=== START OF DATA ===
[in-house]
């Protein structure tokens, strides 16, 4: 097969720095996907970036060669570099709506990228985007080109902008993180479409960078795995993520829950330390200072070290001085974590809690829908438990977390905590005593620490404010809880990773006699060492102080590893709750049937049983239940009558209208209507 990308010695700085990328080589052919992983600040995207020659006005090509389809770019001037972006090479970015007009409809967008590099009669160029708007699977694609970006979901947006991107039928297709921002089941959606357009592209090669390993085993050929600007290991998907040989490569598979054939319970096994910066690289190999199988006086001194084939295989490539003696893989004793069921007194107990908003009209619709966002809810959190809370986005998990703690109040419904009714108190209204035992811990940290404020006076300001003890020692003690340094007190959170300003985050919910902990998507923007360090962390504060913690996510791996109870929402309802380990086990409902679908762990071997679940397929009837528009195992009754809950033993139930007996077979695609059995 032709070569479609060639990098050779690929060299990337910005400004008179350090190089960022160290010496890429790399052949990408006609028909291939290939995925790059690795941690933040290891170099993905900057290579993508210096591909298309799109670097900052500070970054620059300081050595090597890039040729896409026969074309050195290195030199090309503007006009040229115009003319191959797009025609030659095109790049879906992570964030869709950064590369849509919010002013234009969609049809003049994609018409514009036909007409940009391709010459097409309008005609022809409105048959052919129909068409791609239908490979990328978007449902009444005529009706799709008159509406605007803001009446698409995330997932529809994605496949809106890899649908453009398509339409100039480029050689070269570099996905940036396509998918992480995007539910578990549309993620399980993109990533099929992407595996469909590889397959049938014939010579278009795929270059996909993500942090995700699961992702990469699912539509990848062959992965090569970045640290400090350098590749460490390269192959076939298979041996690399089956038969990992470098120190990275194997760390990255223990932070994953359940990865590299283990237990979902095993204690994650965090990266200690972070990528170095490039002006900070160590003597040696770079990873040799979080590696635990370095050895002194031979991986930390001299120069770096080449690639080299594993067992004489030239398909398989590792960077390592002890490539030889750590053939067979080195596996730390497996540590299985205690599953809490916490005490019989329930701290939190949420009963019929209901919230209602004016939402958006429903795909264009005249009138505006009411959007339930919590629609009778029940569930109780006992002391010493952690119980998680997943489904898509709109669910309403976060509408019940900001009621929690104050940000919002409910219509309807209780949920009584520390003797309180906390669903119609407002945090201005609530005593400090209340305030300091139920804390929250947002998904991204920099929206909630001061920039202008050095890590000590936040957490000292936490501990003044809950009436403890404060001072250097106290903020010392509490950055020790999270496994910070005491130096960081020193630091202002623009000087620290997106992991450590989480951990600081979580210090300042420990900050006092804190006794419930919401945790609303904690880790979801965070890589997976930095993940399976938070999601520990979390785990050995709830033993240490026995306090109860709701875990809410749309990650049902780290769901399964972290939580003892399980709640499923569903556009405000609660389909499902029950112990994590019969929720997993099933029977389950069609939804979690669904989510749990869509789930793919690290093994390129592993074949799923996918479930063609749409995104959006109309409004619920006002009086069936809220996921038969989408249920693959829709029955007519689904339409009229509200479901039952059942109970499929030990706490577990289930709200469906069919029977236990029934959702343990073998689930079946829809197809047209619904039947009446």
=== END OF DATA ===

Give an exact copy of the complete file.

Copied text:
[in-house]
């Protein structure tokens, strides 16, 4: 097969720095996907970036060669570099709506990228985007080109902008993180479409960078795995993520829950330390200072070290001085974590809690829908438990977390905590005593620490404010809880990773006699060492102080590893709750049937049983239940009558209208209507 990308010695700085990328080589052919992983600040995207020659006005090509389809770019001037972006090479970015007009409809967008590099009669160029708007699977694609970006979901947006991107039928297709921002089941959606357009592209090669390993085993050929600007290991998907040989490569598979054939319970096994910066690289190999199988006086001194084939295989490539003696893989004793069921007194107990908003009209619709966002809810959190809370986005998990703690109040419904009714108190209204035992811990940290404020006076300001003890020692003690340094007190959170300003985050919910902990998507923007360090962390504060913690996510791996109870929402309802380990086990409902679908762990071997679940397929009837528009195992009754809950033993139930007996077979695609059995 032709070569479609060639990098050779690929060299990337910005400004008179350090190089960022160290010496890429790399052949990408006609028909291939290939995925790059690795941690933040290891170099993905900057290579993508210096591909298309799109670097900052500070970054620059300081050595090597890039040729896409026969074309050195290195030199090309503007006009040229115009003319191959797009025609030659095109790049879906992570964030869709950064590369849509919010002013234009969609049809003049994609018409514009036909007409940009391709010459097409309008005609022809409105048959052919129909068409791609239908490979990328978007449902009444005529009706799709008159509406605007803001009446698409995330997932529809994605496949809106890899649908453009398509339409100039480029050689070269570099996905940036396509998918992480995007539910578990549309993620399980993109990533099929992407595996469909590889397959049938014939010579278009795929270059996909993500942090995700699961992702990469699912539509990848062959992965090569970045640290400090350098590749460490390269192959076939298979041996690399089956038969990992470098120190990275194997760390990255223990932070994953359940990865590299283990237990979902095993204690994650965090990266200690972070990528170095490039002006900070160590003597040696770079990873040799979080590696635990370095050895002194031979991986930390001299120069770096080449690639080299594993067992004489030239398909398989590792960077390592002890490539030889750590053939067979080195596996730390497996540590299985205690599953809490916490005490019989329930701290939190949420009963019929209901919230209602004016939402958006429903795909264009005249009138505006009411959007339930919590629609009778029940569930109780006992002391010493952690119980998680997943489904898509709109669910309403976060509408019940900001009621929690104050940000919002409910219509309807209780949920009584520390003797309180906390669903119609407002945090201005609530005593400090209340305030300091139920804390929250947002998904991204920099929206909630001061920039202008050095890590000590936040957490000292936490501990003044809950009436403890404060001072250097106290903020010392509490950055020790999270496994910070005491130096960081020193630091202002623009000087620290997106992991450590989480951990600081979580210090300042420990900050006092804190006794419930919401945790609303904690880790979801965070890589997976930095993940399976938070999601520990979390785990050995709830033993240490026995306090109860709701875990809410749309990650049902780290769901399964972290939580003892399980709640499923569903556009405000609660389909499902029950112990994590019969929720997993099933029977389950069609939804979690669904989510749990869509789930793919690290093994390129592993074949799923996918479930063609749409995104959006109309409004619920006002009086069936809220996921038969989408249920693959829709029955007519689904339409009229509200479901039952059942109970499929030990706490577990289930709200469906069919029977236990029934959702343990073998689930079946829809197809047209619904039947009446």